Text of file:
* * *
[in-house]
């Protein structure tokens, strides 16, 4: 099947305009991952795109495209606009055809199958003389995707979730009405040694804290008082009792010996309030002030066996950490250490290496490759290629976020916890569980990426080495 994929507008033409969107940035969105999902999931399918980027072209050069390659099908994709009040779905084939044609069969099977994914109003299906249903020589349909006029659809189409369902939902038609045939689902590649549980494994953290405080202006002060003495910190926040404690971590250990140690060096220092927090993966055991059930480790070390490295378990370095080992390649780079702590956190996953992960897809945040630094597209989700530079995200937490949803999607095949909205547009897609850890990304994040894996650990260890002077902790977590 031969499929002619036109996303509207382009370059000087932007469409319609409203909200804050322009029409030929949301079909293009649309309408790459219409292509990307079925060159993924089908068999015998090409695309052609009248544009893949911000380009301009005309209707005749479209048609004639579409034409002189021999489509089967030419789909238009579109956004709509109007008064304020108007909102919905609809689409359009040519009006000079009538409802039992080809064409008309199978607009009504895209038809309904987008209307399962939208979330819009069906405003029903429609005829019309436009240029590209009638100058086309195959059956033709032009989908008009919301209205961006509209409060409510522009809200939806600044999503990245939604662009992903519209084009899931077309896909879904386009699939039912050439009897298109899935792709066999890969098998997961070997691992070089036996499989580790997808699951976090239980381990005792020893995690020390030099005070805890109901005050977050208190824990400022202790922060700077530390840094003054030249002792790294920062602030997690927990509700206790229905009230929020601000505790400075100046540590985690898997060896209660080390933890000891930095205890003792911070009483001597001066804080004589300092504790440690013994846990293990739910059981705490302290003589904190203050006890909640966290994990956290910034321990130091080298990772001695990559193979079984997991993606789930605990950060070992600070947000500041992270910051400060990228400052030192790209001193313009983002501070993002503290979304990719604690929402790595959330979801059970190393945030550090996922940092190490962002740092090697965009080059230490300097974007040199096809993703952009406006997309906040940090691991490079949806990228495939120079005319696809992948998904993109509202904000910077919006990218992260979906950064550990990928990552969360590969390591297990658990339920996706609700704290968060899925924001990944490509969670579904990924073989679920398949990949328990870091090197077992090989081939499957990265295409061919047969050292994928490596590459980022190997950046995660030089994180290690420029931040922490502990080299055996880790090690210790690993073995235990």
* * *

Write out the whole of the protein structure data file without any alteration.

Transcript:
[in-house]
């Protein structure tokens, strides 16, 4: 099947305009991952795109495209606009055809199958003389995707979730009405040694804290008082009792010996309030002030066996950490250490290496490759290629976020916890569980990426080495 994929507008033409969107940035969105999902999931399918980027072209050069390659099908994709009040779905084939044609069969099977994914109003299906249903020589349909006029659809189409369902939902038609045939689902590649549980494994953290405080202006002060003495910190926040404690971590250990140690060096220092927090993966055991059930480790070390490295378990370095080992390649780079702590956190996953992960897809945040630094597209989700530079995200937490949803999607095949909205547009897609850890990304994040894996650990260890002077902790977590 031969499929002619036109996303509207382009370059000087932007469409319609409203909200804050322009029409030929949301079909293009649309309408790459219409292509990307079925060159993924089908068999015998090409695309052609009248544009893949911000380009301009005309209707005749479209048609004639579409034409002189021999489509089967030419789909238009579109956004709509109007008064304020108007909102919905609809689409359009040519009006000079009538409802039992080809064409008309199978607009009504895209038809309904987008209307399962939208979330819009069906405003029903429609005829019309436009240029590209009638100058086309195959059956033709032009989908008009919301209205961006509209409060409510522009809200939806600044999503990245939604662009992903519209084009899931077309896909879904386009699939039912050439009897298109899935792709066999890969098998997961070997691992070089036996499989580790997808699951976090239980381990005792020893995690020390030099005070805890109901005050977050208190824990400022202790922060700077530390840094003054030249002792790294920062602030997690927990509700206790229905009230929020601000505790400075100046540590985690898997060896209660080390933890000891930095205890003792911070009483001597001066804080004589300092504790440690013994846990293990739910059981705490302290003589904190203050006890909640966290994990956290910034321990130091080298990772001695990559193979079984997991993606789930605990950060070992600070947000500041992270910051400060990228400052030192790209001193313009983002501070993002503290979304990719604690929402790595959330979801059970190393945030550090996922940092190490962002740092090697965009080059230490300097974007040199096809993703952009406006997309906040940090691991490079949806990228495939120079005319696809992948998904993109509202904000910077919006990218992260979906950064550990990928990552969360590969390591297990658990339920996706609700704290968060899925924001990944490509969670579904990924073989679920398949990949328990870091090197077992090989081939499957990265295409061919047969050292994928490596590459980022190997950046995660030089994180290690420029931040922490502990080299055996880790090690210790690993073995235990």